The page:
Forces loyal to Libyan leader Muammar Qaddafi have driven back rebels to the eastern city of Benghazi this week. And after weeks of ambiguity about an official position on Libya, the Obama administration yesterday said the U.S. would support military action beyond a no-fly zone to prevent a humanitarian disaster. “We need to be prepared to contemplate steps that include, but perhaps go beyond, a no-fly zone at this point, as the situation on the ground has evolved, and as a no-fly zone has inherent limitations in terms of protection of civilians at immediate risk,” U.S. ambassador to the UN Susan Rice said.
With a UN Security Council resolution authorizing military action in Libya looming, Qaddafi today warned rebels in Benghazi, “We are coming tonight.” He promised amnesty for those who surrender, but added that his forces will show “no mercy or compassion” to those who resist.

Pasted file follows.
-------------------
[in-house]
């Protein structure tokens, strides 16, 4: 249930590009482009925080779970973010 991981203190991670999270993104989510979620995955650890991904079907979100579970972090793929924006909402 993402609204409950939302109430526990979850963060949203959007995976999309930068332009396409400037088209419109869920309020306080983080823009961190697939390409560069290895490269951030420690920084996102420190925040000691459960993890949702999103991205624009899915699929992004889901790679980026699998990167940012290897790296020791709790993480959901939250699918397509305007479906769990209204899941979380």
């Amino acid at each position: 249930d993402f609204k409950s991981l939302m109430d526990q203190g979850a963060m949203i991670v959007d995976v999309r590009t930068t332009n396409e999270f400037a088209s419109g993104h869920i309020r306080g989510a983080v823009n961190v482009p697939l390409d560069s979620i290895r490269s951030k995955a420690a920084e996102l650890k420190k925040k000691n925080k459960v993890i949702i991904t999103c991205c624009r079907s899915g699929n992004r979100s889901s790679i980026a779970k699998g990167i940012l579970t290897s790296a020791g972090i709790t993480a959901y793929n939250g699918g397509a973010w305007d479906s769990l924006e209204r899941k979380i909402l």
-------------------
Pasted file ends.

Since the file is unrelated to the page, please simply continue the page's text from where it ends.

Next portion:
But just minutes ago, the UN Security Council voted 10-0 to authorize the no-fly zone and any measures necessary to protect civilians from attacks by Qaddafi’s forces. Five countries abstained from the vote, including Russia and China. A UN source tells ThinkProgress that the resolution also demands an immediate cease fire and rules out any foreign occupation of any part of Libyan territory.
A French official said before the vote that the French and British, along with cooperation from some other Arab allies, would be prepared to begin implementing the UN resolution within hours of its passage. The official added that Britain and France were prepared to act with limited assistance from the U.S., which currently has five warships off the Libyan coast. However, “On the NATO side,” a senior NATO official said, “we’re not yet ready.”